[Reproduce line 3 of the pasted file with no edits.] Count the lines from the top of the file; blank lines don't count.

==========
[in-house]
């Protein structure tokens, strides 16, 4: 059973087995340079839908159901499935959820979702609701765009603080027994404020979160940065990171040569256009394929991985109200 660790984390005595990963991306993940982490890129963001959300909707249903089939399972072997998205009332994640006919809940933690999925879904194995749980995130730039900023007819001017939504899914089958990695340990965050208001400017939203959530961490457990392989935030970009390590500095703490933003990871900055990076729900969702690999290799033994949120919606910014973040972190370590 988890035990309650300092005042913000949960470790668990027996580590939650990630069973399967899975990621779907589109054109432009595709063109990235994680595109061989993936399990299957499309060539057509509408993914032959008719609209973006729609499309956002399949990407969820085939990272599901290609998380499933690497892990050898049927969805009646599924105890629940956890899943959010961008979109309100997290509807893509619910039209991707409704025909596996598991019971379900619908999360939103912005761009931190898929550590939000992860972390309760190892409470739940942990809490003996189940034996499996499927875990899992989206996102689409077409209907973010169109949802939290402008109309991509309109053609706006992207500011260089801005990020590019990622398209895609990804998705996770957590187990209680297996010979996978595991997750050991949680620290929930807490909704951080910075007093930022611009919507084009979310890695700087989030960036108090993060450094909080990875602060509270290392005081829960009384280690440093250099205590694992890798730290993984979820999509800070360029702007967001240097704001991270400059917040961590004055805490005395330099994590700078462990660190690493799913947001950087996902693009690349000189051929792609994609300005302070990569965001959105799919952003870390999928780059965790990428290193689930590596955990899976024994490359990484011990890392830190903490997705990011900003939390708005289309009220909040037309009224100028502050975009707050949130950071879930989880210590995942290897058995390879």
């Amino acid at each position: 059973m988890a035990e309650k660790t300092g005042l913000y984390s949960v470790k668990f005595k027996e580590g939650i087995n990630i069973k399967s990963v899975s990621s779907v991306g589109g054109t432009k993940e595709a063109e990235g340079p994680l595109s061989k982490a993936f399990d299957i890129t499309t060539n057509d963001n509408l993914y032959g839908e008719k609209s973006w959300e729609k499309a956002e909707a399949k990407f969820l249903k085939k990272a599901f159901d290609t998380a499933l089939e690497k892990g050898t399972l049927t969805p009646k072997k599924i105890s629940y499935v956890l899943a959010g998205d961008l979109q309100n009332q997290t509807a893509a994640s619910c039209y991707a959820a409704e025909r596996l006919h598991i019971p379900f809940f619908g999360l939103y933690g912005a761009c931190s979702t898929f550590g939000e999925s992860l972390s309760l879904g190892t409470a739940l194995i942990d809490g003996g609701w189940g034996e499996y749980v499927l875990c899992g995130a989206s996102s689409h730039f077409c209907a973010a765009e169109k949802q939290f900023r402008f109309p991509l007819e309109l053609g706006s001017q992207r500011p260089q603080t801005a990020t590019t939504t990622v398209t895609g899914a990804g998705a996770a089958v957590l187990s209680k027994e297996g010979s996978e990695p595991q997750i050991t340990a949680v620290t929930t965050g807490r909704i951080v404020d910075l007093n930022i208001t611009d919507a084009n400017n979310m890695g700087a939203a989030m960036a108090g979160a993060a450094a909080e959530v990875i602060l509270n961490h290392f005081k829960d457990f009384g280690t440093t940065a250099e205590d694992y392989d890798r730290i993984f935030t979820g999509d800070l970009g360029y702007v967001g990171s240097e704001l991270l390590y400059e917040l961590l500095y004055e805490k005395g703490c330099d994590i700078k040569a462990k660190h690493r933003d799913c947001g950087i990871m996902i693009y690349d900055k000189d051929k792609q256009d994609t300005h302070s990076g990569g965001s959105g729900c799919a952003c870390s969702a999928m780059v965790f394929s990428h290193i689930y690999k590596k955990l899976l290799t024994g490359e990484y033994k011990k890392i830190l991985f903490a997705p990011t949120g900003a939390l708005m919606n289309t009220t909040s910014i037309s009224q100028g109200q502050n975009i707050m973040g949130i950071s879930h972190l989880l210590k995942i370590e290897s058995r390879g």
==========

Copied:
């Amino acid at each position: 059973m988890a035990e309650k660790t300092g005042l913000y984390s949960v470790k668990f005595k027996e580590g939650i087995n990630i069973k399967s990963v899975s990621s779907v991306g589109g054109t432009k993940e595709a063109e990235g340079p994680l595109s061989k982490a993936f399990d299957i890129t499309t060539n057509d963001n509408l993914y032959g839908e008719k609209s973006w959300e729609k499309a956002e909707a399949k990407f969820l249903k085939k990272a599901f159901d290609t998380a499933l089939e690497k892990g050898t399972l049927t969805p009646k072997k599924i105890s629940y499935v956890l899943a959010g998205d961008l979109q309100n009332q997290t509807a893509a994640s619910c039209y991707a959820a409704e025909r596996l006919h598991i019971p379900f809940f619908g999360l939103y933690g912005a761009c931190s979702t898929f550590g939000e999925s992860l972390s309760l879904g190892t409470a739940l194995i942990d809490g003996g609701w189940g034996e499996y749980v499927l875990c899992g995130a989206s996102s689409h730039f077409c209907a973010a765009e169109k949802q939290f900023r402008f109309p991509l007819e309109l053609g706006s001017q992207r500011p260089q603080t801005a990020t590019t939504t990622v398209t895609g899914a990804g998705a996770a089958v957590l187990s209680k027994e297996g010979s996978e990695p595991q997750i050991t340990a949680v620290t929930t965050g807490r909704i951080v404020d910075l007093n930022i208001t611009d919507a084009n400017n979310m890695g700087a939203a989030m960036a108090g979160a993060a450094a909080e959530v990875i602060l509270n961490h290392f005081k829960d457990f009384g280690t440093t940065a250099e205590d694992y392989d890798r730290i993984f935030t979820g999509d800070l970009g360029y702007v967001g990171s240097e704001l991270l390590y400059e917040l961590l500095y004055e805490k005395g703490c330099d994590i700078k040569a462990k660190h690493r933003d799913c947001g950087i990871m996902i693009y690349d900055k000189d051929k792609q256009d994609t300005h302070s990076g990569g965001s959105g729900c799919a952003c870390s969702a999928m780059v965790f394929s990428h290193i689930y690999k590596k955990l899976l290799t024994g490359e990484y033994k011990k890392i830190l991985f903490a997705p990011t949120g900003a939390l708005m919606n289309t009220t909040s910014i037309s009224q100028g109200q502050n975009i707050m973040g949130i950071s879930h972190l989880l210590k995942i370590e290897s058995r390879g």